Florida movers by the numbers
Year after year, Florida is one of the top-ranking states in the country in net migration — which means that more people move there than move out.
Census estimates show that 220,890 more people moved in than out of Florida between July 1, 2020, and July 1, 2021, making the state the nation’s top destination for domestic migration. Data from the moving company United Van Lines found that 62.3% of Florida movers were inbound and 37.7% were outbound in 2021.
US post office change-of-address-requests data also shows Florida tends to see more people arriving than leaving in a given year: 130,000 more people moved in than out in 2021, and over 100,000 more individuals moved in than out in 2020. (The postal service does not release data for areas where it receives less than 11 change-of-address requests.)
That narrative has been championed by many Florida officials. The state’s chief financial officer, Jimmy Patronis, said in May 2021 that 900 people a day were moving to Florida. He attributed the state’s popularity to rising tax rates in other parts of the US.
Still, people do move out — and many are vocal about their reasons.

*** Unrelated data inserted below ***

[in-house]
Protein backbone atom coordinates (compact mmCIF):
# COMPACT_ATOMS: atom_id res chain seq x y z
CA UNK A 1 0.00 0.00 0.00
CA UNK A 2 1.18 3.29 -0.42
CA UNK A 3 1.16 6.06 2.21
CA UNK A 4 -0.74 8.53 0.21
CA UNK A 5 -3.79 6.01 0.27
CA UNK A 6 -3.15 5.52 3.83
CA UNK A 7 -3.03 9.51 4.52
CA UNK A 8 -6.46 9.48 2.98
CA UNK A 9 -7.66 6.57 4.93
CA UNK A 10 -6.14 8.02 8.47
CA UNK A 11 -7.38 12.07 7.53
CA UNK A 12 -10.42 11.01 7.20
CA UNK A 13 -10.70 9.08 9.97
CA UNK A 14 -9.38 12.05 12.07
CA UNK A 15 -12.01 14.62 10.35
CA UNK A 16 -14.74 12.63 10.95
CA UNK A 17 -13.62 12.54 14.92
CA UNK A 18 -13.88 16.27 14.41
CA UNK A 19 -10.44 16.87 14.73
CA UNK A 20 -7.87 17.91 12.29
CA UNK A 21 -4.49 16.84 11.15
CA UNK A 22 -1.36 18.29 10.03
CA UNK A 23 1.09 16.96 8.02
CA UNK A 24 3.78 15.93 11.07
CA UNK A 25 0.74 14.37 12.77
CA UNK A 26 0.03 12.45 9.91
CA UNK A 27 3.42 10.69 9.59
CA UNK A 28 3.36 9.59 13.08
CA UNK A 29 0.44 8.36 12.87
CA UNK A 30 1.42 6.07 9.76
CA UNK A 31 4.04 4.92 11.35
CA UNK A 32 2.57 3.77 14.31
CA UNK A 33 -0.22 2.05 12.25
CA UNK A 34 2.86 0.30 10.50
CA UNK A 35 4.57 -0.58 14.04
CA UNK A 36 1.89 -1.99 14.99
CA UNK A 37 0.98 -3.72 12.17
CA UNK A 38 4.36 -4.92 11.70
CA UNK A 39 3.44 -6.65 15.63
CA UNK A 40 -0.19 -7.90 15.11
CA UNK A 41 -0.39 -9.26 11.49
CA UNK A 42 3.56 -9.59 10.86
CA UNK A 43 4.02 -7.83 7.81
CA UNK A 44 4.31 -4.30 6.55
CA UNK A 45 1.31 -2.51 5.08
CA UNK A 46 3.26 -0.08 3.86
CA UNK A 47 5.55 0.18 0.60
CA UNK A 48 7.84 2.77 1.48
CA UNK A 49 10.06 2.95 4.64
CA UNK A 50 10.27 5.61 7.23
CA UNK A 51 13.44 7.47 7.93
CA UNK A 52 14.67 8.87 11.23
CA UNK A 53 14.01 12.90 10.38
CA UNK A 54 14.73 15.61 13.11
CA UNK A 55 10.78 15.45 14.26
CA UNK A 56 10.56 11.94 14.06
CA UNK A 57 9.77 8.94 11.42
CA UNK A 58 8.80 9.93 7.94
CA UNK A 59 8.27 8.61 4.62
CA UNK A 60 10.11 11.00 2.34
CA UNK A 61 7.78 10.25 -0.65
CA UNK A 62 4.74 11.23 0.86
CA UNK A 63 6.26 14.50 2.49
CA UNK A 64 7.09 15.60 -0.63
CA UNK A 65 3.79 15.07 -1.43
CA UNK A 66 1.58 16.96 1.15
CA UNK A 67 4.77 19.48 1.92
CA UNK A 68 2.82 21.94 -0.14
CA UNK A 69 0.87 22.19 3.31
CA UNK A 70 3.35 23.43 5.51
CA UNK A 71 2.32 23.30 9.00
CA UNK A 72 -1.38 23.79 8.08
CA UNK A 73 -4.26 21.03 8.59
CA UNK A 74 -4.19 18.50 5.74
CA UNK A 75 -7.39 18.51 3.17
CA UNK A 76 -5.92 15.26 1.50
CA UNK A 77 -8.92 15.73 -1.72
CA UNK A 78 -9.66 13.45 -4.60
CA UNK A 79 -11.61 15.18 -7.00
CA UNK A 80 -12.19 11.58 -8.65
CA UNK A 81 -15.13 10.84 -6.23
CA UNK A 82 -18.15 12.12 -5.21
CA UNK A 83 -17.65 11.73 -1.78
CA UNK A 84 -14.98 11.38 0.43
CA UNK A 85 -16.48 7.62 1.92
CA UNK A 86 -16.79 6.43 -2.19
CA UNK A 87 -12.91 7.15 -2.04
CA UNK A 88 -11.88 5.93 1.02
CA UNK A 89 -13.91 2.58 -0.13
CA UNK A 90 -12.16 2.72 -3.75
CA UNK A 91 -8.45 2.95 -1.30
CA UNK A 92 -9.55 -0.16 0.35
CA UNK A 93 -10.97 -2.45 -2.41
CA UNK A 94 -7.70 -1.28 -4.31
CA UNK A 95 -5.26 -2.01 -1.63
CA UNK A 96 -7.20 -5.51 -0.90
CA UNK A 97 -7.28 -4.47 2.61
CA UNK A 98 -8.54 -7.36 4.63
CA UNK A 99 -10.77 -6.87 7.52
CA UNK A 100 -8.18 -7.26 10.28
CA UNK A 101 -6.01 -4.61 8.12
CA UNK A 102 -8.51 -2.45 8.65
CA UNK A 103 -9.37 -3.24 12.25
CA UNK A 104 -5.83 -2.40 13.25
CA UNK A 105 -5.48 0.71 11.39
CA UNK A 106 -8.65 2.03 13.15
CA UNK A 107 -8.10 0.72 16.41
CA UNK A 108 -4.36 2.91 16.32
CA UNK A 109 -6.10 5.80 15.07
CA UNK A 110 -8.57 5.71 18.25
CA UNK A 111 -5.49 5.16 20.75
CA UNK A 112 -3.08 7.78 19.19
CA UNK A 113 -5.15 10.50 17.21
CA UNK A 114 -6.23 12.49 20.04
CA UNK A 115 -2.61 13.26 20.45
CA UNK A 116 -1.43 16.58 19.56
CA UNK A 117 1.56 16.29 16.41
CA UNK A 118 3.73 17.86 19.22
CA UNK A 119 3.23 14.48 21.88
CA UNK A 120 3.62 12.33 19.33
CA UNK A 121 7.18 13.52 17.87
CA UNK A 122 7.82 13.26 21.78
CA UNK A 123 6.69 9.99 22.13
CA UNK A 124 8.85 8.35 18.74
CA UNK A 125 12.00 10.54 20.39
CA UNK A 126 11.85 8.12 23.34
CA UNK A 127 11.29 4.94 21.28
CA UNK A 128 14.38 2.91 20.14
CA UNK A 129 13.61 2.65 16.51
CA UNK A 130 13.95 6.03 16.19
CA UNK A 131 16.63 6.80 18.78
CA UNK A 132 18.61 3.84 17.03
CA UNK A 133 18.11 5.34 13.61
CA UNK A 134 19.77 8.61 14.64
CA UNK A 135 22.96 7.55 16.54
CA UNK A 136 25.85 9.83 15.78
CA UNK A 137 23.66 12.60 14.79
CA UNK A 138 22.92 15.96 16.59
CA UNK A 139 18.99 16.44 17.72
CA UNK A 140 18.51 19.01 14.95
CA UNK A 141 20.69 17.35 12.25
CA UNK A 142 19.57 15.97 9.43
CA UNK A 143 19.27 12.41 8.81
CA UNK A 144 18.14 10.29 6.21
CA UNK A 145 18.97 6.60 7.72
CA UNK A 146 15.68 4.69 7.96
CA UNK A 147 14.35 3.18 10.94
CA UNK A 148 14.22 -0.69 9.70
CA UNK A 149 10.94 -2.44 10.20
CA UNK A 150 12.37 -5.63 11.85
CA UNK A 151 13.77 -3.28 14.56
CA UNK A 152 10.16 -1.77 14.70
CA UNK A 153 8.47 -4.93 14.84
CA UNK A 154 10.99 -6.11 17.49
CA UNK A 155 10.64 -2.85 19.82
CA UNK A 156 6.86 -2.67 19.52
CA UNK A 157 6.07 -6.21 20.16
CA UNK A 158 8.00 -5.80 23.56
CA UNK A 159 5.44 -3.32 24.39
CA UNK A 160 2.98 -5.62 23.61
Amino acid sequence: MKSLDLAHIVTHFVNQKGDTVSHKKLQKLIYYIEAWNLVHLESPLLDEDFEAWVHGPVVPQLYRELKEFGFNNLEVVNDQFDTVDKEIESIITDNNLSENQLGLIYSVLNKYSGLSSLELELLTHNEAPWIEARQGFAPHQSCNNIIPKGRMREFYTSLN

The high cost of living in the Sunshine State
CBS News recently called Florida the “least affordable” state in the country, and the rising cost of housing and other essentials pose major challenges for newcomers and residents alike.
A study by Joblist that compared wages to cost of living ranked Florida last out of all 50 states in affordability.
In Vero Beach, Lovelace rented a two-bedroom apartment with a loft for $1,650 a month. Fair-market rent in Indian River County, where Vero Beach is located, was $1,059 in 2021 and $1,018 in 2020, according to the Housing and Urban Development’s Office of Policy Development and Research.
She worried she would not be able to afford to buy a home when her lease was up. The median sale price for a home in Vero Beach in May 2022 was $394,500, a 27.3% increase from 2021, according to Redfin.
And if she wanted to renew her lease, she feared an exorbitant rent increase.